Hi

Obviously threre are some restrictions for the guest application running under Valgrind.
Valgrind needs its own stack and heap, so the guest can’t mmap these regions.

Why do you need to mmap into this region?

A+
Paul

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Re: Extra memory mapping seen on freebsd-12 which was not seen in freebsd-11

karnajit wangkhem
In reply to this post by Konstantin Belousov
Thanks for the info. This was exactly my worry.

On one side valgrind should have allowed this mapping and at the same time
the application would be doing wrong. I will keep this in mind.

On Fri, Oct 16, 2020 at 3:41 PM Konstantin Belousov <[hidden email]>
wrote:

> On Fri, Oct 16, 2020 at 10:43:32AM +0530, karnajit wangkhem wrote:
> > Thanks for the reply. It helped in my understanding.
> >
> > Below is a sample code
> >
> > #include <stdio.h>
> > #include <string.h>
> > #include <errno.h>
> > #include <sys/mman.h>
> >
> > int main()
> > {
> >   char *str = NULL;
> >   str = (char *)mmap((void *)0x7fffdfffe000UL, 0x2000, PROT_READ |
> > PROT_WRITE, MAP_FIXED | MAP_ANON, -1, 0);
> >   if ((void *)str == (void *)MAP_FAILED) {
> >     int err = errno;
> >     printf("mmap failed. err (%s)\n", strerror(err));
> >   } else {
> >     memcpy(str, "Hello World", 12);
> >     printf("str = %s\n", str);
> >   }
> >
> >   return 0;
> > }
> >
> > Now, the below code under valgrind will give
> > - mmap failed. err (Invalid argument)
> >
> > But, if we give control of this segment to the client program
> > with VG_(am_change_ownership_v_to_c), then valgrind allows the client to
> do
> > the following mmap.
> > - str = Hello World
> >
> > And, the resultant procstat result looks like this:
> >  2382        0x7fbfff000        0x7fc001000 rwx    2    2   1   0 -----
> df
> >  2382     0x7fffdfffe000     0x7fffe0000000 rw-    0    0   0   0 -----
> --
> >    <<< Client mmap call
> >  2382     0x7fffe0000000     0x7ffffffdf000 ---    0    0   0   0 -----
> --
> >      <<< 0x1000 bytes is taken away from the MAP_GUARD area
> >  2382     0x7ffffffdf000     0x7ffffffff000 rw-    1    1   1   0 ---D-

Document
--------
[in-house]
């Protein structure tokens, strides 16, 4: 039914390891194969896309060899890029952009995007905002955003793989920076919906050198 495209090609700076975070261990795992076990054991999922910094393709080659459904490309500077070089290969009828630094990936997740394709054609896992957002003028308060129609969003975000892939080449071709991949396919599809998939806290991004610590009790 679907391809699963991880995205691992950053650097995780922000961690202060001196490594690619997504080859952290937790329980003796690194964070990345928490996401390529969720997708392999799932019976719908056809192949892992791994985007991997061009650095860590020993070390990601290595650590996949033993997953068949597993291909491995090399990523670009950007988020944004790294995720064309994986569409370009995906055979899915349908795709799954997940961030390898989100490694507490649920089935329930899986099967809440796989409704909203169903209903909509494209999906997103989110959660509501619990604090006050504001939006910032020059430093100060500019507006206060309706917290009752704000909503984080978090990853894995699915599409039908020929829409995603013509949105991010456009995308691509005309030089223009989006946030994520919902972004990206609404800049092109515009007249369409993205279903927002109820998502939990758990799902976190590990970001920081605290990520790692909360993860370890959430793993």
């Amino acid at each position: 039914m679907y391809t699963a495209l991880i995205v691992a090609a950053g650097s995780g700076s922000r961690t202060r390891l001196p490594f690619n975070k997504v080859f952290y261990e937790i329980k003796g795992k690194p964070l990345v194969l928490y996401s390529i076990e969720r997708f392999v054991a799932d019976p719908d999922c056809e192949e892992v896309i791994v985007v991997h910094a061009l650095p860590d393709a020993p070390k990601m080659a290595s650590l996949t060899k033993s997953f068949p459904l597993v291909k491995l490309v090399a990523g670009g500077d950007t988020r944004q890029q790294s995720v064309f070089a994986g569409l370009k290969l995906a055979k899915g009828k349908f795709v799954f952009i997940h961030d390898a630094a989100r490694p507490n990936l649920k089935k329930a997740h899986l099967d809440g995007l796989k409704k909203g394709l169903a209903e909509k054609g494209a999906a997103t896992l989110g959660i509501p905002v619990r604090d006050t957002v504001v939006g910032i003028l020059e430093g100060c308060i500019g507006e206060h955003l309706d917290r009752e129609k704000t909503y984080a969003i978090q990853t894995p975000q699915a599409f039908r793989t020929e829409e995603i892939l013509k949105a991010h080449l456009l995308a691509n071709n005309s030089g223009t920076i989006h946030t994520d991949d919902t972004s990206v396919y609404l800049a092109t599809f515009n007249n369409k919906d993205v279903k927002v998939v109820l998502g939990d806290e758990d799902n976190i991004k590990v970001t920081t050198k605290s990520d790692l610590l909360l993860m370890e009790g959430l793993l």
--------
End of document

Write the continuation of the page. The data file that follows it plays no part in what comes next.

> df
> >  2382     0x7ffffffff000     0x800000000000 r-x    1    1 104   0 -----
> ph
> >
> > So, is it right for the application with or without valgrind to cross the
> > above boundary, If that memory which the application reserved is just for
> > normal application specific use?
>
> You called mmap(2) with MAP_FIXED flag, which means that mmap must destroy
> any mapping existing at the specified address, and create the requested
> mapping instead.  This should work as far as the requested range fits into
> the userspace virtual address space, and mapping object provides requested
> permissions.
>
> If valgrind does not emulate that behavior of MAP_FIXED correctly, it is
> valgrind bug.
>
> That said, application trying to mmap something at the guard holding the
> stack grow area is most likely buggy.  Old libthr intentionally split main
> thread' stack into stacks of the new threads, but this was changed.
>
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Re: Extra memory mapping seen on freebsd-12 which was not seen in freebsd-11

karnajit wangkhem
In reply to this post by Paul Floyd-2
Hi Paul,

The mappings of these applications existed prior to the guard change, which
was fine as no mapping existed on the memory range. With migration to
stable 12, I was doubting that these mappings are no longer correct. But at
the same time, does valgrind have to own this segment, which only came post
certain freebsd releases?

Regards,
Karan

On Sat, Oct 17, 2020 at 12:39 AM Paul Floyd <[hidden email]> wrote:

>
>
> > On 16 Oct 2020, at 07:13, karnajit wangkhem <[hidden email]> wrote:
> >
> > Thanks for the reply. It helped in my understanding.
> >
> > Below is a sample code
> >
> > #include <stdio.h>
> > #include <string.h>
> > #include <errno.h>
> > #include <sys/mman.h>
> >
> > int main()
> > {
> >  char *str = NULL;
> >  str = (char *)mmap((void *)0x7fffdfffe000UL, 0x2000, PROT_READ |
> > PROT_WRITE, MAP_FIXED | MAP_ANON, -1, 0);
> >  if ((void *)str == (void *)MAP_FAILED) {
> >    int err = errno;
> >    printf("mmap failed. err (%s)\n", strerror(err));
> >  } else {
> >    memcpy(str, "Hello World", 12);
> >    printf("str = %s\n", str);
> >  }
> >
> >  return 0;
> > }
> >
> > Now, the below code under valgrind will give
> > - mmap failed. err (Invalid argument)
> >
> > But, if we give control of this segment to the client program
> > with VG_(am_change_ownership_v_to_c), then valgrind allows the client to
> do
> > the following mmap.
> > - str = Hello World
> >
> > And, the resultant procstat result looks like this:
> > 2382        0x7fbfff000        0x7fc001000 rwx    2    2   1   0 ----- df
> > 2382     0x7fffdfffe000     0x7fffe0000000 rw-    0    0   0   0 ----- --
> >   <<< Client mmap call
> > 2382     0x7fffe0000000     0x7ffffffdf000 ---    0    0   0   0 ----- --
> >     <<< 0x1000 bytes is taken away from the MAP_GUARD area
> > 2382     0x7ffffffdf000     0x7ffffffff000 rw-    1    1   1   0 ---D- df
> > 2382     0x7ffffffff000     0x800000000000 r-x    1    1 104   0 ----- ph
> >
> > So, is it right for the application with or without valgrind to cross the
> > above boundary, If that memory which the application reserved is just for
> > normal application specific use?
>
> Hi
>
> Obviously threre are some restrictions for the guest application running
> under Valgrind.
> Valgrind needs its own stack and heap, so the guest can’t mmap these
> regions.
>
> Why do you need to mmap into this region?
>
> A+
> Paul
>
> _______________________________________________
> [hidden email] mailing list
> https://lists.freebsd.org/mailman/listinfo/freebsd-hackers
> To unsubscribe, send any mail to "[hidden email]"
>